Issue No. 2, Article 2/April 9, 2010
Key Corn and Soybean Insect Outlook for 2010: What Should Producers Anticipate?
Accurately predicting what insects may do before corn and soybeans have been planted is always tough, but I'll offer some thoughts for a few key insect pests of those crops. Of most entomological interest in soybean is the soybean aphid. Many of us remember the swarms of soybean aphids across central and southern Illinois late in the growing season last year. They were abandoning soybean fields and seeking out their overwintering host-buckthorn plants. Based on observations by David Voegtlin, a retired entomologist with the Illinois Natural History Survey, buckthorn leaves were "dripping" with aphids following the growing season (late summer to early fall). Perhaps not surprisingly, a fungal epizootic swept through this impressive aphid buildup on buckthorn and decimated the population. Consequently, I anticipate a very small spring flight from buckthorn to soybean fields.
Once again last year, we reached all-time population lows for the European corn borer across Illinois. Densities were slightly larger in some areas of western Illinois. With such low overwintering numbers, the spring flight of European corn borers should be hardly noticeable in 2010 throughout Illinois. It seems that western corn rootworms create management challenges almost every year, through either root pruning or silk clipping. However, in 2009, their densities were very low. Considerable speculation has arisen regarding whether the large-scale increase in Bt usage may be suppressing corn rootworm populations, similar to what has been witnessed for European corn borer densities. Because Bt hybrids targeted at corn rootworms are considered low-to-moderate dose in their effects on corn rootworms, I suspect that environmental conditions last season contributed to the collapse of the corn rootworm population. Specifically, the very wet soil conditions throughout the spring resulted in high mortality of larvae soon after hatch occurred. Consequently, I believe many Illinois producers in 2010 should experience very light to moderate infestations of western corn rootworms.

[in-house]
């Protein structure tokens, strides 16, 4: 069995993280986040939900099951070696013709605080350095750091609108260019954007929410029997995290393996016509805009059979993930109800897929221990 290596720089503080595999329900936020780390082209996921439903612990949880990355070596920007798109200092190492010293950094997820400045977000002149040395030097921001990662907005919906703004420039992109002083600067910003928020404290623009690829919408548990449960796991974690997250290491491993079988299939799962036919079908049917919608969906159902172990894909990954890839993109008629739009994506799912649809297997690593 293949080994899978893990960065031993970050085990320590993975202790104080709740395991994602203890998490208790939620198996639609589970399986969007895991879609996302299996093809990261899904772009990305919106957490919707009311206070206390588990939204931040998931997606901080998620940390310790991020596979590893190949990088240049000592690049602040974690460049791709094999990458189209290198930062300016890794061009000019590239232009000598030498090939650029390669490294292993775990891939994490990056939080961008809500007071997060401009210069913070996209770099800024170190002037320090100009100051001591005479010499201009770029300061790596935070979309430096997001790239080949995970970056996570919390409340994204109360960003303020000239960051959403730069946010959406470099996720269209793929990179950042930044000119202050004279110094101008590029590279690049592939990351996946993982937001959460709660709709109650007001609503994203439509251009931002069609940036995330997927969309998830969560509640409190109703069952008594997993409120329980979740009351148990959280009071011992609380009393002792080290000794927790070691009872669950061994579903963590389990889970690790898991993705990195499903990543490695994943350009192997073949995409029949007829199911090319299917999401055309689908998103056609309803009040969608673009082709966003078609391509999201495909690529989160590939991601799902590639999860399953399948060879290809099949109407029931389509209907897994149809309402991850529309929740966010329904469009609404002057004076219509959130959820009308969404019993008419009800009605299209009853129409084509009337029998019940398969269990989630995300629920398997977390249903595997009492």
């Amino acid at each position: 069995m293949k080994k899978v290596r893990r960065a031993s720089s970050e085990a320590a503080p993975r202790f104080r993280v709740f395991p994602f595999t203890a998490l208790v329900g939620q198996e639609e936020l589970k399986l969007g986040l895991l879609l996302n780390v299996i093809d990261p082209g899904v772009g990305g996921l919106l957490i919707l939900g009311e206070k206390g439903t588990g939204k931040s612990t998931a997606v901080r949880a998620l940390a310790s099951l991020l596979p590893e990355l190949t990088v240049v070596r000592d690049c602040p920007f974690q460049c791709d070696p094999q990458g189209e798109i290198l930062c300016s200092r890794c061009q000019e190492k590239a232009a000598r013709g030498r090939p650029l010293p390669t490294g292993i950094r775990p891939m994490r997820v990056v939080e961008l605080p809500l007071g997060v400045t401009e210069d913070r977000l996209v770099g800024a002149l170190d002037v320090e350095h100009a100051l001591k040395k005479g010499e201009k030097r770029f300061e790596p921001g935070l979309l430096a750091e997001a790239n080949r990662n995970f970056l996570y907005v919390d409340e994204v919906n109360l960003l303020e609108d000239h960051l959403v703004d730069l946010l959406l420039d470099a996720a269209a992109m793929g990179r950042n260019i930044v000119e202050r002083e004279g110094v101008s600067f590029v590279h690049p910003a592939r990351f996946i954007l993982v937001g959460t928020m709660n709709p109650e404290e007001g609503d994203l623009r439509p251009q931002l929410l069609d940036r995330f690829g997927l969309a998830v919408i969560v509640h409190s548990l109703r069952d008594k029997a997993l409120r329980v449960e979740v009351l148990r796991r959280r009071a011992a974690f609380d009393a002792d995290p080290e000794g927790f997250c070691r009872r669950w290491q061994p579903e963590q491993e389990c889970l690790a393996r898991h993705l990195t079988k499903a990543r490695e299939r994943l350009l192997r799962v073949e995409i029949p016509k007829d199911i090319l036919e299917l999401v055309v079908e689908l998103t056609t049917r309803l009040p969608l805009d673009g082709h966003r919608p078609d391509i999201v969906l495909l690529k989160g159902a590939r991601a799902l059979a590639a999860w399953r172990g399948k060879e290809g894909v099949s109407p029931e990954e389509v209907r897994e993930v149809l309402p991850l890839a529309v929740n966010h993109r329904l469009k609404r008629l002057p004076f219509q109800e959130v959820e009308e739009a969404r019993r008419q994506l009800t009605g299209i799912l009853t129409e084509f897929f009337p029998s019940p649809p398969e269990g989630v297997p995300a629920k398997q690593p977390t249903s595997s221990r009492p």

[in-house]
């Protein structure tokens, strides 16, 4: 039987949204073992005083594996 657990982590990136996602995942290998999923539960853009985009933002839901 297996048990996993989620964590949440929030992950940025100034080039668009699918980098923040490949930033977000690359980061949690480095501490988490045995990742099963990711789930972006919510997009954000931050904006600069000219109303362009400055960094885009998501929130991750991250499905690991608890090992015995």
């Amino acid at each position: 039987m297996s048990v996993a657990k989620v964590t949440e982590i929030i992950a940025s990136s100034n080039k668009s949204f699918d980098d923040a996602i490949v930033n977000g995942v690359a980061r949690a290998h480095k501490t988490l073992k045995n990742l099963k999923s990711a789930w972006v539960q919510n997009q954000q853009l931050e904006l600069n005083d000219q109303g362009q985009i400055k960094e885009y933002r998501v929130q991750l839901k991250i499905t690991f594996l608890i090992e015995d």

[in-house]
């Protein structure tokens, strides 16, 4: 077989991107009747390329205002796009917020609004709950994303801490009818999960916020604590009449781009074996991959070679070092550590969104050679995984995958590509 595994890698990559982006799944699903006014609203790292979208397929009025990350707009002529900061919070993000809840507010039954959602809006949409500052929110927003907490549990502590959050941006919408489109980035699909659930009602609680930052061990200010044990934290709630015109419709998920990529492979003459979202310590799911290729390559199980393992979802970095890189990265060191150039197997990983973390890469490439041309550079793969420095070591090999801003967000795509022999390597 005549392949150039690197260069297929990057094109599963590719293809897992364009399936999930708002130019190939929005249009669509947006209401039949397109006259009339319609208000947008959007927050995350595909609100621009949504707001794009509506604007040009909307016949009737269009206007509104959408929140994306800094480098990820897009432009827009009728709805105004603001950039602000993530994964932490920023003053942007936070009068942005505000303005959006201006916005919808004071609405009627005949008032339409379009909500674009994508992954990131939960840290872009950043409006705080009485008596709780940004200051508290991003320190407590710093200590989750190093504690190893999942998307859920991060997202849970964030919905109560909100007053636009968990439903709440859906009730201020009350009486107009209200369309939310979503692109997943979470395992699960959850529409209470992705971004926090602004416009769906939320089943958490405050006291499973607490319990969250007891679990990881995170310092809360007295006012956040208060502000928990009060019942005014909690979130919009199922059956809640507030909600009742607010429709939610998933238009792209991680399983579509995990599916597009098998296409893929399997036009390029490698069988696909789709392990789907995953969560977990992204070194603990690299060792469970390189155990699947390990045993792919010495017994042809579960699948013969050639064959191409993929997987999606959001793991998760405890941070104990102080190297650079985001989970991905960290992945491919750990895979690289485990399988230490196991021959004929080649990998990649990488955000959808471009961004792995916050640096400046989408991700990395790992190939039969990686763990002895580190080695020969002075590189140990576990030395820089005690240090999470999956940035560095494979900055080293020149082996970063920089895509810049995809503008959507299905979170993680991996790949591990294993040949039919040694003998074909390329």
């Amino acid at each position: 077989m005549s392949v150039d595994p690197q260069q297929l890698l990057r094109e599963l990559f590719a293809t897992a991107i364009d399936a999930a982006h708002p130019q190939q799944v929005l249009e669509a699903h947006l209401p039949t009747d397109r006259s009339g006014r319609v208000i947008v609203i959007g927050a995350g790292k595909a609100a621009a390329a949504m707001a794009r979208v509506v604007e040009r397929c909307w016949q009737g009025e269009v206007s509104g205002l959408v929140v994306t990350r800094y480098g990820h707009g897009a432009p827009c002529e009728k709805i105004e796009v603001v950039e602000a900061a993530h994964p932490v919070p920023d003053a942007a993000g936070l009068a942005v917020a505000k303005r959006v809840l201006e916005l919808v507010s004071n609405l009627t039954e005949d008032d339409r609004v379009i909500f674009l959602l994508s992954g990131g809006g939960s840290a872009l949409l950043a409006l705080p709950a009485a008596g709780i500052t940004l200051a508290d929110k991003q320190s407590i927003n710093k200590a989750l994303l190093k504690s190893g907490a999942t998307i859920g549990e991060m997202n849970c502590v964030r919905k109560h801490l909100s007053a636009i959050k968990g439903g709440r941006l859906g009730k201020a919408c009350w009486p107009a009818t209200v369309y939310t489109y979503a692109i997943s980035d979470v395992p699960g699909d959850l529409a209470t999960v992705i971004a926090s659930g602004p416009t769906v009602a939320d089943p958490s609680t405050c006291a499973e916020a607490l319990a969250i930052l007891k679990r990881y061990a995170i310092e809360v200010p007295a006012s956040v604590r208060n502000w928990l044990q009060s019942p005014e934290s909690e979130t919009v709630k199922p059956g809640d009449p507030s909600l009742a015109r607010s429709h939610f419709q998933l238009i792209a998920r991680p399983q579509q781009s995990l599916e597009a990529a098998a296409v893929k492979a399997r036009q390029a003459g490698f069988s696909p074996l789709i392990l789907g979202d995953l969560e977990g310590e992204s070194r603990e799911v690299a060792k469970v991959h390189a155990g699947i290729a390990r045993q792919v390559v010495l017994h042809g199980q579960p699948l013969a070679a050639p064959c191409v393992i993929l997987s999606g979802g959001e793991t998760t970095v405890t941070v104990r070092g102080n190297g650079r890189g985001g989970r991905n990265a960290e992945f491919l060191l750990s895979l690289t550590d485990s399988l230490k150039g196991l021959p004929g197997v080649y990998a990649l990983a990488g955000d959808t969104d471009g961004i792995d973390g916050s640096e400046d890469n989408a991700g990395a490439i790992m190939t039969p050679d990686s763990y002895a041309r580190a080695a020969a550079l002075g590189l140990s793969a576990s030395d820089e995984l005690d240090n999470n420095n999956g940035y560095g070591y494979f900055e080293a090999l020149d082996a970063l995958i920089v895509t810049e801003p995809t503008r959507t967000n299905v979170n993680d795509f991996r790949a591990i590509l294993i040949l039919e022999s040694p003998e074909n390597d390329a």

Japanese beetle infestations will continue to vex producers in 2010. In spite of the very cold winter, the snow cover across many areas of Illinois should serve as a buffer and enhance the survival of overwintering grubs. Last year Andy Morehouse, a graduate student in the Department of Crop Sciences, conducted the first year of his thesis research in many producers' fields across Illinois. After the first year, his results clearly indicate that sampling only margins of a soybean field should not form the basis of a treatment decision for the entire field. It was common for densities of Japanese beetles to be impressive in field margins and quickly fall below economic levels in field interiors. Andy intends to conduct his second year of field research this season.
For many insects that migrate into Illinois (e.g., black cutworms, corn leaf aphids, potato leafhoppers, fall armyworms, corn earworms), it's too early to assess the potential impact on production this season. I look forward to sharing observations from around the state and region this summer with respect to insect infestations.--Mike Gray